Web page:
Around the Horn: Sandy Wants to Stay, Noah Impresses, Duda a Dud (Palindrome Edition), and Alderson’s 5 Best Moves
As I’ve told any team I’ve ever coached when they were flinging the ball around the infield, “If it ain’t snappy, it’s crappy!“
* Sandy Alderson wants to stay for another few years.
This might surprise some readers, but I think this is a good thing for two main reasons. First, it tells me that he wants to be around for the good times, and that he believes there will be good times ahead. Second, teams benefit from organizational continuity. Obviously, incompetent management, coaches, and players all need to be quickly moved out. But overall, it’s a positive when teams can forge consistency up and down through the organization — a “way,” so to speak. In baseball, as in life, there are many different paths to success. The important thing is to stick with an approach and work at it. Constantly rebuilding, rethinking, reworking often becomes a negative. Too many sports franchises overreact to every bump encountered along the road. While Sandy Alderson has been a source of frustration here at “2 Guys,” overall I’d give him a positive grade. (Aside: I do not feel this way about Terry Collins.)
* Regarding the annual Davis-Duda Debacle, a friend wrote in our comments section: “The only reason I can see for both still being here is that neither has any significant trade value and the front office is afraid that they may flourish elsewhere. But at some point you have to make a decision whatever the consequences are and move forward to the next option.”
The thinking should be: Who is going to help the New York Mets win games? Then act accordingly. I believe that Sandy is determined to stick with Ike Davis at 1B. Duda may be the better option to start, but it’s not in any of the tea leaves that I’ve been reading. However, Lucas Duda is a terrible option for the bench. He’s simply too limited a player for that role, where teams essentially have four available players (the backup catcher is almost never used in a game). Duda can’t run, can’t help you in the field, can’t hit LHP. He has one skill, LH power bat, on a team that will already have Davis, Granderson, and Murphy in the lineup. Given the Mets’ overall construction — and we’ve been saying this for years — Lucas doesn’t bring enough to the table as a bench player. OTOH, I think he could be of use to several other teams, particularly in the AL, particularly if they need a LH bat. Right or wrong, he’s gotta go, because he’s not going to help the New York Mets in 2014.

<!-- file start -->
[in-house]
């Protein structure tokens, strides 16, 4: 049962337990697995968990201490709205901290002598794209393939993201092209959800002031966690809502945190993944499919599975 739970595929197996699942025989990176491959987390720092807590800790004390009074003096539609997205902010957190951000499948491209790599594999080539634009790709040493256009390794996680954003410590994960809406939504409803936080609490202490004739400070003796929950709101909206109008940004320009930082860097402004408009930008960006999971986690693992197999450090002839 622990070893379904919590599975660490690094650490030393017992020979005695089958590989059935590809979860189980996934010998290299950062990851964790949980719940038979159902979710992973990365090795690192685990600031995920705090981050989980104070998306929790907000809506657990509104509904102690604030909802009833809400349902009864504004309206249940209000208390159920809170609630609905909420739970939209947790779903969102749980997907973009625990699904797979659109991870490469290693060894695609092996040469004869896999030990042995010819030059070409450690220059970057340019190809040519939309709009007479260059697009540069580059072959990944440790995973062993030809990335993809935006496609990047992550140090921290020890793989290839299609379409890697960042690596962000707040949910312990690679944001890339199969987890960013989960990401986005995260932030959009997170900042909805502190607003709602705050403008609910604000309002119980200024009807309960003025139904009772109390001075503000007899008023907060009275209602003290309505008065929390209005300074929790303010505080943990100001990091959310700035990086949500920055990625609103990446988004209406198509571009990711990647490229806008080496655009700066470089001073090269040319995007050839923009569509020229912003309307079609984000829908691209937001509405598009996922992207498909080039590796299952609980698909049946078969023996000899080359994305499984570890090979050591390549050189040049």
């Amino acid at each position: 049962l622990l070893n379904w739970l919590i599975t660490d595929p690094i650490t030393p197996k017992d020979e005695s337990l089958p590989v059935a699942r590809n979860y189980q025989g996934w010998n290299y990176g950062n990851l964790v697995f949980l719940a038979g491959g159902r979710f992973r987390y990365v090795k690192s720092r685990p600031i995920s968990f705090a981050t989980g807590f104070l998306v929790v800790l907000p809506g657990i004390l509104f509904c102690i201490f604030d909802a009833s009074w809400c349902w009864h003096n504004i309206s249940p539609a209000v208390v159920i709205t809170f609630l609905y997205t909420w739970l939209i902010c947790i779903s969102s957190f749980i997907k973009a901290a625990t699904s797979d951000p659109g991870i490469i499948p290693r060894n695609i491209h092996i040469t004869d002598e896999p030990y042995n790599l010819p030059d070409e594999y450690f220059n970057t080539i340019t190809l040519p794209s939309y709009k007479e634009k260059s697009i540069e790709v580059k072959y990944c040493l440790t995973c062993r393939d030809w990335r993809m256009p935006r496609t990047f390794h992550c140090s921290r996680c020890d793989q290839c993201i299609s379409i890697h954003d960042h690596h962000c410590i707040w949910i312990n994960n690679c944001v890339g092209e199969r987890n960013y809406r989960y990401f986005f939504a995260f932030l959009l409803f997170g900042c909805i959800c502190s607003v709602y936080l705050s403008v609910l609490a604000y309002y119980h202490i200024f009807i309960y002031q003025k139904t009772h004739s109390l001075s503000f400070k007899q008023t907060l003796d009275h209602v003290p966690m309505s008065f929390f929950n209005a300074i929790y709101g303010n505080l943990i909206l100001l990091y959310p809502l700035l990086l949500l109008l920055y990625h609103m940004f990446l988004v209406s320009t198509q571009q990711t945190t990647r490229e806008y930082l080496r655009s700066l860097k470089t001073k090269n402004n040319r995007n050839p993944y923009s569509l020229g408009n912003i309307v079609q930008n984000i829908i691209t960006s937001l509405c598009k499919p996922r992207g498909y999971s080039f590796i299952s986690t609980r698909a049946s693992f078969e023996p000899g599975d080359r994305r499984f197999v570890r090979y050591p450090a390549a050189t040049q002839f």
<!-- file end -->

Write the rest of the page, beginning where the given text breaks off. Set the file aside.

* To the surprise of no one, Noah blew them all away in camp.
Remember, a lot of these Mets coaches have never actually seen Noah Syndergaard throw a pitch. And predictably, the big fella impressed them. That’s great. Already some observers have called for bringing him up in April because, you know, the crazy notion of putting the best players on the field. Making winning a priority. Bringing in fans. And so on. As Earnie Palladino wrote, “Dollars and cents always seem to take priority over wins and losses, and there is where a lot of the Mets’ problems lie.”
My two cents? I’ve been beaten down by pennywise management. I’ve reluctantly come to accept that this is going to be another phony Super 2 deal. We’ll hear how Noah needs more work on his change-up, and he will come in July, maybe too late to make a difference this season. But it is all the more reason why the timetable for Mejia and Montero must move up. They can’t run along the same track as Noah. With Mejia, the guy debuted on April 7, 2010. The clock has been ticking for a while. If healthy, get him firing those bullets in the Bigs. Same with Montero, who has aced six levels of the Mets minor league system. The pipeline needs to open for the organization’s talented, young players. This includes Flores and Lagares, too. Alas.
* Todd Singer of Rant Sports provided this insane list of Sandy Alderson’s five best moves:
- Trading for Noah Syndergaard and Travis d’Arnaud
- Trading for Zack Wheeler
- Signing and Trading Marlon Byrd
- Signing Bartolo Colon
- Trading for Eric Young, Jr.
First off, notice anything missing? David Wright’s contract deserves to be on this thing, don’t you think? Or has spending money somehow become a bad thing? Is that where we’ve gotten to nowadays? I’d also add the Niese contract extension to this list. Trading Carlos Beltran and R.A. Dickey were both sad, necessary moves and it appears that the Mets GM came away with excellent hauls. But again: In Dickey, he was trading away the Cy Young Award Winner! He was set up for a great haul, and maybe Wil Myers would have been the better fit. We don’t know that now. I wonder if anyone would trade Syndergaard/d’Arnaud for Myers straight up today? It’s interesting to ponder. Alderson would be the first to admit that he got lucky with the Byrd signing, though he made an astute move by pairing Byrd with Buck in the Pirates trade. Signing Colon? That’s the fourth best move? Yikes. And trading for Eric Young stands as the type of minor, simple, obvious deal that we’ve been begging Alderson to make since the day he arrived. He gave up excess pitching for bench strength (it’s not my fault that Terry mistakes Eric Young for a starter). Again, acquiring Wheeler and Syndergaard could go down as highlights in Mets history. It could also go down as a footnote that in the process he dealt away Carlos Beltran and R.A. Dickey. Some of us might recall that they weren’t exactly chopped liver. And that sometimes the best GM moves are keeping the guys you’ve already got.